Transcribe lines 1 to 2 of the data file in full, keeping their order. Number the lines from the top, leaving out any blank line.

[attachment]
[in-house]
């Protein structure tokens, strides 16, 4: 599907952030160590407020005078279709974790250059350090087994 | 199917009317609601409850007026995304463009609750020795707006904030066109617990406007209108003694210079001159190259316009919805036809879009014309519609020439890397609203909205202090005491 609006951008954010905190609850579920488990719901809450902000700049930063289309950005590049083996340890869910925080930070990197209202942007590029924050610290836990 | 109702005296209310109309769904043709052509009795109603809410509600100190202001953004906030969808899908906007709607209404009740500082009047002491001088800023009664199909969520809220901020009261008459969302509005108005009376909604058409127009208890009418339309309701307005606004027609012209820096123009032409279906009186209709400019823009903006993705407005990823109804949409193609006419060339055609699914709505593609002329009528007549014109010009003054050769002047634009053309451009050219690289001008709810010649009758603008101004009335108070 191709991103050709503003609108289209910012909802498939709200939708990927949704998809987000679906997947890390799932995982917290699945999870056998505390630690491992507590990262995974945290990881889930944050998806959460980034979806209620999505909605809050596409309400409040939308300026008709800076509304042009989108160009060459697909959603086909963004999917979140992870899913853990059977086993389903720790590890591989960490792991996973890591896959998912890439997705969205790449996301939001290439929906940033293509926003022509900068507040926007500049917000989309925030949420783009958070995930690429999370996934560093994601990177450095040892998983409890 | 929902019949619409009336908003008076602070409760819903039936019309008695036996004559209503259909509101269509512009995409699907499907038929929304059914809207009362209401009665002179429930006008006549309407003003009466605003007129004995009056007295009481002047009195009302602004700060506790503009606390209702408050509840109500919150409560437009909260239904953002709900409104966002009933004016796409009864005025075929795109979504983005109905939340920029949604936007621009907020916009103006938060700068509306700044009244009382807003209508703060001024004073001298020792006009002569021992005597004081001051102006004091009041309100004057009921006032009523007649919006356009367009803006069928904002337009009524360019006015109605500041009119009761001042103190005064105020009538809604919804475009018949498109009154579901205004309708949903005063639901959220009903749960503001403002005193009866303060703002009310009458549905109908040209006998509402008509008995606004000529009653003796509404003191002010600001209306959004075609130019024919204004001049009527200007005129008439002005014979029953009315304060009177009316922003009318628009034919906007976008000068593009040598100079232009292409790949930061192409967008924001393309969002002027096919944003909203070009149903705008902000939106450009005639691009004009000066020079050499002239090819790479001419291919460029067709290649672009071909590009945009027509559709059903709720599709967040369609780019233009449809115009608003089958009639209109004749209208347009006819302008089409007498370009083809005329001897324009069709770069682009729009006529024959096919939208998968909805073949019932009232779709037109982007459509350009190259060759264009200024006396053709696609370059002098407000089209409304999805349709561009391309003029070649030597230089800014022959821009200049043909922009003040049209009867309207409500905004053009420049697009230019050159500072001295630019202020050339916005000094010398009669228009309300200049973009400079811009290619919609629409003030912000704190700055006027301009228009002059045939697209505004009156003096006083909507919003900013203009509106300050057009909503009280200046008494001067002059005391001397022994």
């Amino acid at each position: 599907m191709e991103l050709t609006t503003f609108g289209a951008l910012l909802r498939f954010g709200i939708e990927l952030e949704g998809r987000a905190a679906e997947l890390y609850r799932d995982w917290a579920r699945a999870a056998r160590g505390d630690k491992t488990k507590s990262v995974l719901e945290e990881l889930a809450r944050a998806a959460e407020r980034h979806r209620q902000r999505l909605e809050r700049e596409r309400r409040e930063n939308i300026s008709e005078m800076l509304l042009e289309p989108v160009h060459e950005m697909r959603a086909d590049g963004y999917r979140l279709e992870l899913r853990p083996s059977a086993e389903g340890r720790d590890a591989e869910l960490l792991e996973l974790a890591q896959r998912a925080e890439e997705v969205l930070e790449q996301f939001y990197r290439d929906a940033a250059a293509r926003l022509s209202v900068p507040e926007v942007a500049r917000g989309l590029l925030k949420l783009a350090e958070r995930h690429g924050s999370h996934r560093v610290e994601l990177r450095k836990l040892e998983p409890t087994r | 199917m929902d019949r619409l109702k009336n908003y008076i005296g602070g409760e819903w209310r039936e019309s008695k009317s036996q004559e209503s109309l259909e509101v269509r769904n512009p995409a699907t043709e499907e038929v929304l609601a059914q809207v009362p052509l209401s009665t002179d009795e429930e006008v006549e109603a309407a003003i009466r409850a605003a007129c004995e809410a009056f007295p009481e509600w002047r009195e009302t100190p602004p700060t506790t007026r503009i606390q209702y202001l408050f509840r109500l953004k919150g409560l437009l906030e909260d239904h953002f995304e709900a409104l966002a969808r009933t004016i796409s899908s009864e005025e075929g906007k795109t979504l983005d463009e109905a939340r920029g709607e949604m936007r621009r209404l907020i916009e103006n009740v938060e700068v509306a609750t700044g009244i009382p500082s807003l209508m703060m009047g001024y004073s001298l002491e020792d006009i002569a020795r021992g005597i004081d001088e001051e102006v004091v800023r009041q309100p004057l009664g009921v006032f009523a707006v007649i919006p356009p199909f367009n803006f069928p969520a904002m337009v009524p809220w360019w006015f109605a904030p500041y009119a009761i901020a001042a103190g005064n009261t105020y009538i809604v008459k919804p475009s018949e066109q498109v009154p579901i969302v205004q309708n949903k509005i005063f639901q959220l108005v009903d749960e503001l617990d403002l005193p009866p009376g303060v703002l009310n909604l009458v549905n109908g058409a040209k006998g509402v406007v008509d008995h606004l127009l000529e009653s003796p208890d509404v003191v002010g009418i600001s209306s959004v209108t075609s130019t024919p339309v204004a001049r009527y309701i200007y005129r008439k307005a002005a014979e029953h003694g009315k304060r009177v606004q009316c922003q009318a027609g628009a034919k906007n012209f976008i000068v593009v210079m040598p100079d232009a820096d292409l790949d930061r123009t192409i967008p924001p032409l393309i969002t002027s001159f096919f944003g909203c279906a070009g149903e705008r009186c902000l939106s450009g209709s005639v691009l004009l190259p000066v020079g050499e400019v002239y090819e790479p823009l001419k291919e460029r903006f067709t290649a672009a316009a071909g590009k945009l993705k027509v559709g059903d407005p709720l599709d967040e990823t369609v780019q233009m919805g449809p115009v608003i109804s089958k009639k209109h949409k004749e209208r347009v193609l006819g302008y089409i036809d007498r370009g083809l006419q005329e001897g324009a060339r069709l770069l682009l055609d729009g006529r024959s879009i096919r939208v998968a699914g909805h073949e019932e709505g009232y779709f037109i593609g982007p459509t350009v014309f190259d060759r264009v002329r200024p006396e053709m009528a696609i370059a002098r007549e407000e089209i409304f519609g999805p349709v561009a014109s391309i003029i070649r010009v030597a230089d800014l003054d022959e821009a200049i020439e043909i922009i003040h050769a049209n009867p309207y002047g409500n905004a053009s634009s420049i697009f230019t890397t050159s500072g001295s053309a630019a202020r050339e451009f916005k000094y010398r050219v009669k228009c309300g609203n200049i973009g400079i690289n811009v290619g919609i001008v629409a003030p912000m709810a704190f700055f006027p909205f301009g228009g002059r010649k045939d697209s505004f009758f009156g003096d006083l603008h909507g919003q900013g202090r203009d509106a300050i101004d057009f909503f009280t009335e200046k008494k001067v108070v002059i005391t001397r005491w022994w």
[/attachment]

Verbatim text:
[in-house]
């Protein structure tokens, strides 16, 4: 599907952030160590407020005078279709974790250059350090087994 | 199917009317609601409850007026995304463009609750020795707006904030066109617990406007209108003694210079001159190259316009919805036809879009014309519609020439890397609203909205202090005491 609006951008954010905190609850579920488990719901809450902000700049930063289309950005590049083996340890869910925080930070990197209202942007590029924050610290836990 | 109702005296209310109309769904043709052509009795109603809410509600100190202001953004906030969808899908906007709607209404009740500082009047002491001088800023009664199909969520809220901020009261008459969302509005108005009376909604058409127009208890009418339309309701307005606004027609012209820096123009032409279906009186209709400019823009903006993705407005990823109804949409193609006419060339055609699914709505593609002329009528007549014109010009003054050769002047634009053309451009050219690289001008709810010649009758603008101004009335108070 191709991103050709503003609108289209910012909802498939709200939708990927949704998809987000679906997947890390799932995982917290699945999870056998505390630690491992507590990262995974945290990881889930944050998806959460980034979806209620999505909605809050596409309400409040939308300026008709800076509304042009989108160009060459697909959603086909963004999917979140992870899913853990059977086993389903720790590890591989960490792991996973890591896959998912890439997705969205790449996301939001290439929906940033293509926003022509900068507040926007500049917000989309925030949420783009958070995930690429999370996934560093994601990177450095040892998983409890 | 929902019949619409009336908003008076602070409760819903039936019309008695036996004559209503259909509101269509512009995409699907499907038929929304059914809207009362209401009665002179429930006008006549309407003003009466605003007129004995009056007295009481002047009195009302602004700060506790503009606390209702408050509840109500919150409560437009909260239904953002709900409104966002009933004016796409009864005025075929795109979504983005109905939340920029949604936007621009907020916009103006938060700068509306700044009244009382807003209508703060001024004073001298020792006009002569021992005597004081001051102006004091009041309100004057009921006032009523007649919006356009367009803006069928904002337009009524360019006015109605500041009119009761001042103190005064105020009538809604919804475009018949498109009154579901205004309708949903005063639901959220009903749960503001403002005193009866303060703002009310009458549905109908040209006998509402008509008995606004000529009653003796509404003191002010600001209306959004075609130019024919204004001049009527200007005129008439002005014979029953009315304060009177009316922003009318628009034919906007976008000068593009040598100079232009292409790949930061192409967008924001393309969002002027096919944003909203070009149903705008902000939106450009005639691009004009000066020079050499002239090819790479001419291919460029067709290649672009071909590009945009027509559709059903709720599709967040369609780019233009449809115009608003089958009639209109004749209208347009006819302008089409007498370009083809005329001897324009069709770069682009729009006529024959096919939208998968909805073949019932009232779709037109982007459509350009190259060759264009200024006396053709696609370059002098407000089209409304999805349709561009391309003029070649030597230089800014022959821009200049043909922009003040049209009867309207409500905004053009420049697009230019050159500072001295630019202020050339916005000094010398009669228009309300200049973009400079811009290619919609629409003030912000704190700055006027301009228009002059045939697209505004009156003096006083909507919003900013203009509106300050057009909503009280200046008494001067002059005391001397022994």